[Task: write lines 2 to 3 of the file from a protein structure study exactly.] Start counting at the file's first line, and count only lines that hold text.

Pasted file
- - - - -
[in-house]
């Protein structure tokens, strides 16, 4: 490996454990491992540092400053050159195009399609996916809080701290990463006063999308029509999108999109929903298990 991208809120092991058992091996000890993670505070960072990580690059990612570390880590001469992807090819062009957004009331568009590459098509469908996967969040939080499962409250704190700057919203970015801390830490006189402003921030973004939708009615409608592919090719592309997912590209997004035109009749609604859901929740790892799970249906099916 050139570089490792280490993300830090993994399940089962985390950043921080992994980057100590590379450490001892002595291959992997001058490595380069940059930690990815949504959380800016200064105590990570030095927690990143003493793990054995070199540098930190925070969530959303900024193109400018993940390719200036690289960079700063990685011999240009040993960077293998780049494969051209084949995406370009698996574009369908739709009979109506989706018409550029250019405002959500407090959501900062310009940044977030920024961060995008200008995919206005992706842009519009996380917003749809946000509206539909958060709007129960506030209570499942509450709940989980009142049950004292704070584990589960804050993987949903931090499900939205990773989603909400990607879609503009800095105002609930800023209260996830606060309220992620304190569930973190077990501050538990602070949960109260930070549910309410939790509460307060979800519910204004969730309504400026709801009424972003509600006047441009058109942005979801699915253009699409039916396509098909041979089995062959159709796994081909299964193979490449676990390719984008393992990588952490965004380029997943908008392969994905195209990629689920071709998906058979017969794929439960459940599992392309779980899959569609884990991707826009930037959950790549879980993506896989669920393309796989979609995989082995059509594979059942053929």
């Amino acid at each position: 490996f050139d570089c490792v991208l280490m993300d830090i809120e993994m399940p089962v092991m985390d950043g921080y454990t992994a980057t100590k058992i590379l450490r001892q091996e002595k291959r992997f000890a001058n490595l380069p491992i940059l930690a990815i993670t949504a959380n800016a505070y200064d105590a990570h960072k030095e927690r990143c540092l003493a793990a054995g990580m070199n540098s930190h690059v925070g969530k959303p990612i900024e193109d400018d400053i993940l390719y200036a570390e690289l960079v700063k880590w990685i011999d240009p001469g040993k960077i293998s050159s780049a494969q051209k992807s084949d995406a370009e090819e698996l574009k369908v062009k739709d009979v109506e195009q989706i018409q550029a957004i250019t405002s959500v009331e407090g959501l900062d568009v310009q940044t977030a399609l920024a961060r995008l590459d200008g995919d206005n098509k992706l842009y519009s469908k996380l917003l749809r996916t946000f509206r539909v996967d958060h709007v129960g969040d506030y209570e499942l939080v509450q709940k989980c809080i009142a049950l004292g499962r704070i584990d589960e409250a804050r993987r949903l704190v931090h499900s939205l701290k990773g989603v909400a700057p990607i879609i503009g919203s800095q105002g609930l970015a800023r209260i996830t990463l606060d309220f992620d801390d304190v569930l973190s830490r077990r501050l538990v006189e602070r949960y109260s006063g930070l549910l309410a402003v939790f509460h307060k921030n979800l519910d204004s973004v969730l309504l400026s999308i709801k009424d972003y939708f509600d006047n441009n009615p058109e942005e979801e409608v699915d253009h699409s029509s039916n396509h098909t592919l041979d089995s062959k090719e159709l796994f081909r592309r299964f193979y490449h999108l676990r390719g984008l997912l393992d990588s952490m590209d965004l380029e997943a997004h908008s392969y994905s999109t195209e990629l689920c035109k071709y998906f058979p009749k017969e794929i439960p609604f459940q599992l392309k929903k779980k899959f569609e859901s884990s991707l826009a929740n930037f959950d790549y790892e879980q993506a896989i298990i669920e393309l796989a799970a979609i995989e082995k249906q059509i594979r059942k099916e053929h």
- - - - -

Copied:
């Protein structure tokens, strides 16, 4: 490996454990491992540092400053050159195009399609996916809080701290990463006063999308029509999108999109929903298990 991208809120092991058992091996000890993670505070960072990580690059990612570390880590001469992807090819062009957004009331568009590459098509469908996967969040939080499962409250704190700057919203970015801390830490006189402003921030973004939708009615409608592919090719592309997912590209997004035109009749609604859901929740790892799970249906099916 050139570089490792280490993300830090993994399940089962985390950043921080992994980057100590590379450490001892002595291959992997001058490595380069940059930690990815949504959380800016200064105590990570030095927690990143003493793990054995070199540098930190925070969530959303900024193109400018993940390719200036690289960079700063990685011999240009040993960077293998780049494969051209084949995406370009698996574009369908739709009979109506989706018409550029250019405002959500407090959501900062310009940044977030920024961060995008200008995919206005992706842009519009996380917003749809946000509206539909958060709007129960506030209570499942509450709940989980009142049950004292704070584990589960804050993987949903931090499900939205990773989603909400990607879609503009800095105002609930800023209260996830606060309220992620304190569930973190077990501050538990602070949960109260930070549910309410939790509460307060979800519910204004969730309504400026709801009424972003509600006047441009058109942005979801699915253009699409039916396509098909041979089995062959159709796994081909299964193979490449676990390719984008393992990588952490965004380029997943908008392969994905195209990629689920071709998906058979017969794929439960459940599992392309779980899959569609884990991707826009930037959950790549879980993506896989669920393309796989979609995989082995059509594979059942053929």
């Amino acid at each position: 490996f050139d570089c490792v991208l280490m993300d830090i809120e993994m399940p089962v092991m985390d950043g921080y454990t992994a980057t100590k058992i590379l450490r001892q091996e002595k291959r992997f000890a001058n490595l380069p491992i940059l930690a990815i993670t949504a959380n800016a505070y200064d105590a990570h960072k030095e927690r990143c540092l003493a793990a054995g990580m070199n540098s930190h690059v925070g969530k959303p990612i900024e193109d400018d400053i993940l390719y200036a570390e690289l960079v700063k880590w990685i011999d240009p001469g040993k960077i293998s050159s780049a494969q051209k992807s084949d995406a370009e090819e698996l574009k369908v062009k739709d009979v109506e195009q989706i018409q550029a957004i250019t405002s959500v009331e407090g959501l900062d568009v310009q940044t977030a399609l920024a961060r995008l590459d200008g995919d206005n098509k992706l842009y519009s469908k996380l917003l749809r996916t946000f509206r539909v996967d958060h709007v129960g969040d506030y209570e499942l939080v509450q709940k989980c809080i009142a049950l004292g499962r704070i584990d589960e409250a804050r993987r949903l704190v931090h499900s939205l701290k990773g989603v909400a700057p990607i879609i503009g919203s800095q105002g609930l970015a800023r209260i996830t990463l606060d309220f992620d801390d304190v569930l973190s830490r077990r501050l538990v006189e602070r949960y109260s006063g930070l549910l309410a402003v939790f509460h307060k921030n979800l519910d204004s973004v969730l309504l400026s999308i709801k009424d972003y939708f509600d006047n441009n009615p058109e942005e979801e409608v699915d253009h699409s029509s039916n396509h098909t592919l041979d089995s062959k090719e159709l796994f081909r592309r299964f193979y490449h999108l676990r390719g984008l997912l393992d990588s952490m590209d965004l380029e997943a997004h908008s392969y994905s999109t195209e990629l689920c035109k071709y998906f058979p009749k017969e794929i439960p609604f459940q599992l392309k929903k779980k899959f569609e859901s884990s991707l826009a929740n930037f959950d790549y790892e879980q993506a896989i298990i669920e393309l796989a799970a979609i995989e082995k249906q059509i594979r059942k099916e053929h």